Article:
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Why the Houston Rockets Shouldn’t Push For the Playoffs Next Season

N.B. Lindberg
Houston Rockets v Brooklyn Nets
Houston Rockets v Brooklyn Nets / Sarah Stier/GettyImages
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Houston Rocket fans have grown impatient with the franchise’s rebuild. A growing segment among the Rockets faithful wants the franchise to turbocharge the rebuild, ditch tanking, and pursue the playoffs as soon as next season. Their reasons vary, but the fanbase’s apathy towards losing has as much to do with the team’s present as it does with their past. 

After an incredibly successful eight-season run with James Harden, the Rockets have been marooned in a strange and distant land called “the lottery.” With Harden, wins were plentiful, contention was a near given, and the playoffs were a birthright. After his departure, wins have become as scarce as water on the planet Arrakis, contention is a distant dream, and the playoffs are a story the village elders tell children around the campfire. 

Recapturing the not too distant glory days is an understandable pursuit, but rushing it could make obtaining those lofty ambitions far more difficult. The Rockets' rebuild is different than the others. It will require patience, pain, and, like all rebuilds, good fortune. 

3 Reasons the Rockets Rebuild is Unique

The Rockets' rebuild is unique for three key reasons. The first is a product of their continued success. Through constant trades to fortify the roster, the Rockets didn’t make a selection in the first round from 2016 to 2020. 

Five full years without a first-round pick gave the Rockets no bridge to the future. The Harden era was as all-in as a franchise can be, and it meant when it ended there was bound to be a period of pain.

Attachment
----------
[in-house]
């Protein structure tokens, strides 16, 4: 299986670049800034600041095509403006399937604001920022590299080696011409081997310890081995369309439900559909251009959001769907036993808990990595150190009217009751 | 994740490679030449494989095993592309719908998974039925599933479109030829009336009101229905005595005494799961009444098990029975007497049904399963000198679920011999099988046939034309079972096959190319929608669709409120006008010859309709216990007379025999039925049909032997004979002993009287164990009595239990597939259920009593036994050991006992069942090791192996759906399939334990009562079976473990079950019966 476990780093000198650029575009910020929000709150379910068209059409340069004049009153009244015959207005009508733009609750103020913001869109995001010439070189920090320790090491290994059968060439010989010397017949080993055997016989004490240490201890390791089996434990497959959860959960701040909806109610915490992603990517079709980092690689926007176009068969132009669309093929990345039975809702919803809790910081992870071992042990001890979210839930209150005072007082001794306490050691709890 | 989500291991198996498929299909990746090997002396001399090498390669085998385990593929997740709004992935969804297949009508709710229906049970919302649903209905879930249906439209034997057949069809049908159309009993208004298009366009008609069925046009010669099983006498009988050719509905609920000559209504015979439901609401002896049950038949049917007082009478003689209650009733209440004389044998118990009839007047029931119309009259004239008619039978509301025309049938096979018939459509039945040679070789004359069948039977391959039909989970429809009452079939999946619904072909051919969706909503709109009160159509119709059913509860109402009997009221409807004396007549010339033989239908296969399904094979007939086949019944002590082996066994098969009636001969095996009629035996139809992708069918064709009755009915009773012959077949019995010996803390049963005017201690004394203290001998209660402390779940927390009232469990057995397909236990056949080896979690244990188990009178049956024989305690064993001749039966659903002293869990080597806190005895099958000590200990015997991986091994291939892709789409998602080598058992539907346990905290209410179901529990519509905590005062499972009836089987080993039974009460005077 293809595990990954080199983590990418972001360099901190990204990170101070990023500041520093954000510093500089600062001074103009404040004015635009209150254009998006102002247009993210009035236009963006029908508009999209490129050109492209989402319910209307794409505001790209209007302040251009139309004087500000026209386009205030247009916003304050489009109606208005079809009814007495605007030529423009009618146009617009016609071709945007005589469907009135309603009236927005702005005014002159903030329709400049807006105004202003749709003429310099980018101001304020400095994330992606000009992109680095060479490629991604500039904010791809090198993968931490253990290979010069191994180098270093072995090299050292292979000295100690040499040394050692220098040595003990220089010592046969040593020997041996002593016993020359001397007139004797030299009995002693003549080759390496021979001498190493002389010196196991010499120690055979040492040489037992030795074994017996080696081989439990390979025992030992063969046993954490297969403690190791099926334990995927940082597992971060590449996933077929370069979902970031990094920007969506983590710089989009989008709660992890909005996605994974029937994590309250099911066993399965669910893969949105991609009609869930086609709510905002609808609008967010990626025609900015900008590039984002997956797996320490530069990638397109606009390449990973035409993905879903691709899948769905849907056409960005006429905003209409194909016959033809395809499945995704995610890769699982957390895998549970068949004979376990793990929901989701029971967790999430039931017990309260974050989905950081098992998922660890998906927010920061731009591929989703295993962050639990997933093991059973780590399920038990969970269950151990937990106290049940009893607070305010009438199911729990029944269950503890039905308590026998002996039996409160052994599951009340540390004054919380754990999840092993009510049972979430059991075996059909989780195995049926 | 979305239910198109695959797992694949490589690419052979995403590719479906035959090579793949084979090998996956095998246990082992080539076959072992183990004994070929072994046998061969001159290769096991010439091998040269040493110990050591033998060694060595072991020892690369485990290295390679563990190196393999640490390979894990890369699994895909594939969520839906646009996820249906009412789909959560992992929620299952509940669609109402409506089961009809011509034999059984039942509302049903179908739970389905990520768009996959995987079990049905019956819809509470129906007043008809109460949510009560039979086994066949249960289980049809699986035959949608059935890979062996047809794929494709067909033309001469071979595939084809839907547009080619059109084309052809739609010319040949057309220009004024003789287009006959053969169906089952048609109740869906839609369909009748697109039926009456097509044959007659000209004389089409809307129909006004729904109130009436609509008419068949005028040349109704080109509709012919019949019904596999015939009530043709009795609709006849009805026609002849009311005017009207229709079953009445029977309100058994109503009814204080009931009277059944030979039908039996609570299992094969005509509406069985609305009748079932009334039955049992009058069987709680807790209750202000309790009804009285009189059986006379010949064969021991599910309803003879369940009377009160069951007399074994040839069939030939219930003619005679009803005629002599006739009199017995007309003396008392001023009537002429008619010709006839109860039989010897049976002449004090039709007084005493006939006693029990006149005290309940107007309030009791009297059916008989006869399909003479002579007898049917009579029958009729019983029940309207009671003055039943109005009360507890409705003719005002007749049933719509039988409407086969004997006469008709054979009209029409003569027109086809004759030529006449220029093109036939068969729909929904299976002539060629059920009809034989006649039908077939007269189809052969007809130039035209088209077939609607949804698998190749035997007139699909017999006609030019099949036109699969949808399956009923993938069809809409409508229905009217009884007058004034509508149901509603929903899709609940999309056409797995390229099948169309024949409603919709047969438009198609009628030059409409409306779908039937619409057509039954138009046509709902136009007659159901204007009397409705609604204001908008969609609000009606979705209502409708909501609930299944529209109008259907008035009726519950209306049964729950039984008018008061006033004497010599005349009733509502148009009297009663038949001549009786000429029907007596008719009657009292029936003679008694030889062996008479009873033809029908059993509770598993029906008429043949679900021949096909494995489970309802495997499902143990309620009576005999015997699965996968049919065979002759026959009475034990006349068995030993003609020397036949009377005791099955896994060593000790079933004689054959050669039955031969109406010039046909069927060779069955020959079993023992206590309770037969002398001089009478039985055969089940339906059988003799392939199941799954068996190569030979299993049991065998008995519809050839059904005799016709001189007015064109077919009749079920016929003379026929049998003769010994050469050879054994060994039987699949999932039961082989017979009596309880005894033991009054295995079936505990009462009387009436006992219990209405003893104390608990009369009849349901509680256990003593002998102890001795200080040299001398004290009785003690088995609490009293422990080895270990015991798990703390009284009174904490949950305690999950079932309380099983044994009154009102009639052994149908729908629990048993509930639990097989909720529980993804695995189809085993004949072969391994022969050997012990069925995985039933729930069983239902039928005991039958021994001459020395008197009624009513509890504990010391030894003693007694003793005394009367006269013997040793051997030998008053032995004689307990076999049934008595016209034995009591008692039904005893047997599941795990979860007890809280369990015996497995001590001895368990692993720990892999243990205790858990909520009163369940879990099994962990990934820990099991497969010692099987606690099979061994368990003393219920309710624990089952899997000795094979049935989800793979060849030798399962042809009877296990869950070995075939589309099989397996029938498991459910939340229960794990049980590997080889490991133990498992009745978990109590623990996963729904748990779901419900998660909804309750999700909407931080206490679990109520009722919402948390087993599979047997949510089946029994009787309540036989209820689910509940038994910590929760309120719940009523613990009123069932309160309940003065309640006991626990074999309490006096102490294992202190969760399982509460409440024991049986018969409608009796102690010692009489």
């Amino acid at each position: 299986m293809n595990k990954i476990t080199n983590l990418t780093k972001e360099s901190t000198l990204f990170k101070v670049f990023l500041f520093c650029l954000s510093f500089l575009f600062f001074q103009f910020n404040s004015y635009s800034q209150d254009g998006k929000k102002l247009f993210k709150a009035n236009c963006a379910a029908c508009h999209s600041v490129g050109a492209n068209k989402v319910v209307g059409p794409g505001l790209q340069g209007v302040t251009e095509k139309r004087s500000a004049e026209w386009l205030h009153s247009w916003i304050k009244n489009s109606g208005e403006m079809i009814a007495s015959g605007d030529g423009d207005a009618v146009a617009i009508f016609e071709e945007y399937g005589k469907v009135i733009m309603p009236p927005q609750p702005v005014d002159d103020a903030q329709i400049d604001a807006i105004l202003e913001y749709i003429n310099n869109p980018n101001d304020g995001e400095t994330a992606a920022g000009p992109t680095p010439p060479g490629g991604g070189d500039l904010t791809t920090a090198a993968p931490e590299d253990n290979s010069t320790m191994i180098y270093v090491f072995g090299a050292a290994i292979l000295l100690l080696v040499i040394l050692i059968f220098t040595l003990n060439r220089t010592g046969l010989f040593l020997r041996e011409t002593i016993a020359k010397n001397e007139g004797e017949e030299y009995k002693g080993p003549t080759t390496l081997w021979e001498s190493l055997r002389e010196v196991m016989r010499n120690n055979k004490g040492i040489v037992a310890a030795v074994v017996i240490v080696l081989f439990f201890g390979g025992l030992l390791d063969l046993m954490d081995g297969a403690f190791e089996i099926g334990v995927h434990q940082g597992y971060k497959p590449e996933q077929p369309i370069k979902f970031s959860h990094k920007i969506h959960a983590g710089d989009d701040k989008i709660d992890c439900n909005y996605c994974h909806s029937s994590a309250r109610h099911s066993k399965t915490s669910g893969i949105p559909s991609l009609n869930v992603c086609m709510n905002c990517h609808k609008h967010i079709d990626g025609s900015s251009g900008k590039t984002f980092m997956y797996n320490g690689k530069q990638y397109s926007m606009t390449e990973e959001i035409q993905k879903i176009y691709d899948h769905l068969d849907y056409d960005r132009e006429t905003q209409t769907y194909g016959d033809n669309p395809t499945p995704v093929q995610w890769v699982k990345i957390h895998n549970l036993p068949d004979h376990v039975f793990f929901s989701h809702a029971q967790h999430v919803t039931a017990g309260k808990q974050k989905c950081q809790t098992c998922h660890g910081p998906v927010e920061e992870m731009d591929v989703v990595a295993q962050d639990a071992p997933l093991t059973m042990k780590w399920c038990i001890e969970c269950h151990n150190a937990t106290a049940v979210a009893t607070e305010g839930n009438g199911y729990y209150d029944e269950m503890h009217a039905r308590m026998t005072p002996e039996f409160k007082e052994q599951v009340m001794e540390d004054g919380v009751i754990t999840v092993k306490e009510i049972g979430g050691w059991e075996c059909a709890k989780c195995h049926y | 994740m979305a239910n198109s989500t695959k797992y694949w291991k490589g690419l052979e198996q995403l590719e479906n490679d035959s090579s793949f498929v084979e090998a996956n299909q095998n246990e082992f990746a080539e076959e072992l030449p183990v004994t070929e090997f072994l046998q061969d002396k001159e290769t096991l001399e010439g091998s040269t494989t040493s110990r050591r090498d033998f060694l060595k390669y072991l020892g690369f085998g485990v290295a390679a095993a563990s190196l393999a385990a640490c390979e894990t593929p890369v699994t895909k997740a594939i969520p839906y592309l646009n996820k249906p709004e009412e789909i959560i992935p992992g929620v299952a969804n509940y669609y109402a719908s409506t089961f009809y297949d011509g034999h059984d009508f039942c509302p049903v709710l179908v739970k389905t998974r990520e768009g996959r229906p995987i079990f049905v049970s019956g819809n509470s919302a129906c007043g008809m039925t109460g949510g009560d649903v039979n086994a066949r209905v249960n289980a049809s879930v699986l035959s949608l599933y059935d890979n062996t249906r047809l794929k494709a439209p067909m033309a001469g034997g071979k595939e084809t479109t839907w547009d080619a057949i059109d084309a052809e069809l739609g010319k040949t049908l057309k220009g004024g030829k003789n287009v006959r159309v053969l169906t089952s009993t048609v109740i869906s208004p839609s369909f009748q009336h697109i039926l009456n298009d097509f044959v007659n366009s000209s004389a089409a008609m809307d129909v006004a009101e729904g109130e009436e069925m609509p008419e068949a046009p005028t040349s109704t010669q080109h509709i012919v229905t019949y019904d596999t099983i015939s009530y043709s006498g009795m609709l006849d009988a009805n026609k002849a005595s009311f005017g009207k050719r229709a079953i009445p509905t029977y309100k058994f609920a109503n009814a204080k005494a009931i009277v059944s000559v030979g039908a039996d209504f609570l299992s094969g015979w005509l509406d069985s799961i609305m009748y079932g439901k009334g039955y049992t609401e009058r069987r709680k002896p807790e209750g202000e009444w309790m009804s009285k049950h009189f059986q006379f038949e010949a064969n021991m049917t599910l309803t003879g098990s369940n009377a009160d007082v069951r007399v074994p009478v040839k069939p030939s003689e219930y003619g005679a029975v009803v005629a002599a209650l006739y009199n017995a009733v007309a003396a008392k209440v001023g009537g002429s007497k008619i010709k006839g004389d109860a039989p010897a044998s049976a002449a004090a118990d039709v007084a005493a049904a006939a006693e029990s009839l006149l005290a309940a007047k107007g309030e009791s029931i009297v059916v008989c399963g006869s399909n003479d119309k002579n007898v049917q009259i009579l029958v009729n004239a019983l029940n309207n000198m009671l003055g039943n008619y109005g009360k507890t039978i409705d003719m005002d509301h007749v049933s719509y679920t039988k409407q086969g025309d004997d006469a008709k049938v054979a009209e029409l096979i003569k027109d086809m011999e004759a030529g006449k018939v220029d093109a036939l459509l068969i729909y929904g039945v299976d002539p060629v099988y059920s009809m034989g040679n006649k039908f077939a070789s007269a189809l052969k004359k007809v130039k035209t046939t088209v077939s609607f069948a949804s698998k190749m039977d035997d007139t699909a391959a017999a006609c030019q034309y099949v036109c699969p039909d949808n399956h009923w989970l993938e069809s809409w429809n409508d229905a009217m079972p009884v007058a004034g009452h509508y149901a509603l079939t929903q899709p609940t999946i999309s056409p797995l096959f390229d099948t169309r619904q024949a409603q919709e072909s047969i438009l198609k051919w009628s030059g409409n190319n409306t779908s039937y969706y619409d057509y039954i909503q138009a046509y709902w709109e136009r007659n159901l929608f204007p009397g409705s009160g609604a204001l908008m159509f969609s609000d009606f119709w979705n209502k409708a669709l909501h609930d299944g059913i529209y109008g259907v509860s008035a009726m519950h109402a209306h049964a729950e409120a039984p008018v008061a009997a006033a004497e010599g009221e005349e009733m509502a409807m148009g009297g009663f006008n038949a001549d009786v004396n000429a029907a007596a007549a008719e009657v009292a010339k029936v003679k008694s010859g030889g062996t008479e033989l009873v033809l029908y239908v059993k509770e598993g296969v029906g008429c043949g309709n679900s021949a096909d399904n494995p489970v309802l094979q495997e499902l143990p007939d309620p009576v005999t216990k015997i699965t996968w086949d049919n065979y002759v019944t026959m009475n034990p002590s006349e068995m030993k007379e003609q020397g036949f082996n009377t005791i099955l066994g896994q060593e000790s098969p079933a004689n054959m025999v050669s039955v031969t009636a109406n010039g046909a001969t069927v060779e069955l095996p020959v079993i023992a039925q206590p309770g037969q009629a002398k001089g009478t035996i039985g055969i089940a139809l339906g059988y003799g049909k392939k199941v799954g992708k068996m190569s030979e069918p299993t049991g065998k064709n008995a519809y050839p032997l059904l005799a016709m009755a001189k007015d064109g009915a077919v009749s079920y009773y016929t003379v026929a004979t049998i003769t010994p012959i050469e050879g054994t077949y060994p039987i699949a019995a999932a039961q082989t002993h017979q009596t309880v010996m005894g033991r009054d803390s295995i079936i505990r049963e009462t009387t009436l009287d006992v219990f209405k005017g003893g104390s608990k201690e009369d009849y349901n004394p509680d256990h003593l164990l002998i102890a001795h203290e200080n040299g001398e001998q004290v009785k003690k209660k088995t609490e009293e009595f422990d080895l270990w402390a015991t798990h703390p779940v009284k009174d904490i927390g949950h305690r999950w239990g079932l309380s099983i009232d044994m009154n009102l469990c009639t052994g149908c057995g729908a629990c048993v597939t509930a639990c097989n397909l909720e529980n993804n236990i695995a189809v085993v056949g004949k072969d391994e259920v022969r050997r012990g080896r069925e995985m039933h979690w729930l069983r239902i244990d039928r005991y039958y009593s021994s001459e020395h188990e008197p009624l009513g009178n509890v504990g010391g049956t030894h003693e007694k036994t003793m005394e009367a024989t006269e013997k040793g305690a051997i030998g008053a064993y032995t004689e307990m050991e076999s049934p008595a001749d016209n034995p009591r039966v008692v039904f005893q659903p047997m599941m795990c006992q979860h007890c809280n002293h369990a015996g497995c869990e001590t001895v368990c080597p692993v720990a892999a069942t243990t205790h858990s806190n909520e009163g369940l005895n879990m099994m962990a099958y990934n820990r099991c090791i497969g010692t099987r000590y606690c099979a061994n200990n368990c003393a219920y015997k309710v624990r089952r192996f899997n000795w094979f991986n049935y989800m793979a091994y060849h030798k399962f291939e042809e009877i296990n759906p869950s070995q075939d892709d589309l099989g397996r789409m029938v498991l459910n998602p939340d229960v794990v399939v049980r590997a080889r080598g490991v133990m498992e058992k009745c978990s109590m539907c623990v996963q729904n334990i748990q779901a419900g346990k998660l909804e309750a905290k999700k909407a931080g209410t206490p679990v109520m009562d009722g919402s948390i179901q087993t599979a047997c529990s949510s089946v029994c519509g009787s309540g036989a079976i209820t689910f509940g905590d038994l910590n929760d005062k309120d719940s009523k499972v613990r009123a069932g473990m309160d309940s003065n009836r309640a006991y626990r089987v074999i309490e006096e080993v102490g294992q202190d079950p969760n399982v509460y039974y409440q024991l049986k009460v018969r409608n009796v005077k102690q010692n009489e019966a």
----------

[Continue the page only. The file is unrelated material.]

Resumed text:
The second distinguishing part of the Rockets' rebuild is how it was thrust upon the franchise eight games into the 2020-21 season. The franchise entered the summer/fall of the 2020 offseason with the intention of making the playoffs. 

Even after Russell Westbrook asked for a trade, the Rockets intended to build a roster around James Harden capable of making another playoff push. If they had known Harden’s intention to leave, their return for Westbrook would have been unlikely to include John Wall and a highly protected first-round pick. 

When Harden asked for a trade after a few games, the Rockets were hung out to dry. They had a roster designed to compete right away with Harden at the center. Without him, they had a dumpster fire and missed an entire offseason to start building for the future. 

Related. What James Harden Leaving The Brooklyn Nets Means for the Rockets. dark

The third key that makes the Rockets’ rebuild different is the return they received for Harden. The franchise opted for an unprecedented draft haul over proven commodities with multiple years of team control. The decision wasn’t the wrong one, necessarily, but it meant that there would be few immediate gains from trading James Harden; unless you’re the biggest Victor Oladipo fan ever. The Harden trade improved the franchise's outlook for 2030, but it did hardly anything to move the needle in 2022.

The reality is, that the Rockets' rebuild didn’t begin in earnest until the summer of 2021, and it began with no semblance of a young core in place. Before the Rockets made four selections in the 2021 NBA Draft, they had one under-25 player of consequence in Kevin Porter Jr on the roster. 

Next: Why the Rockets Can’t Abandon the Tank

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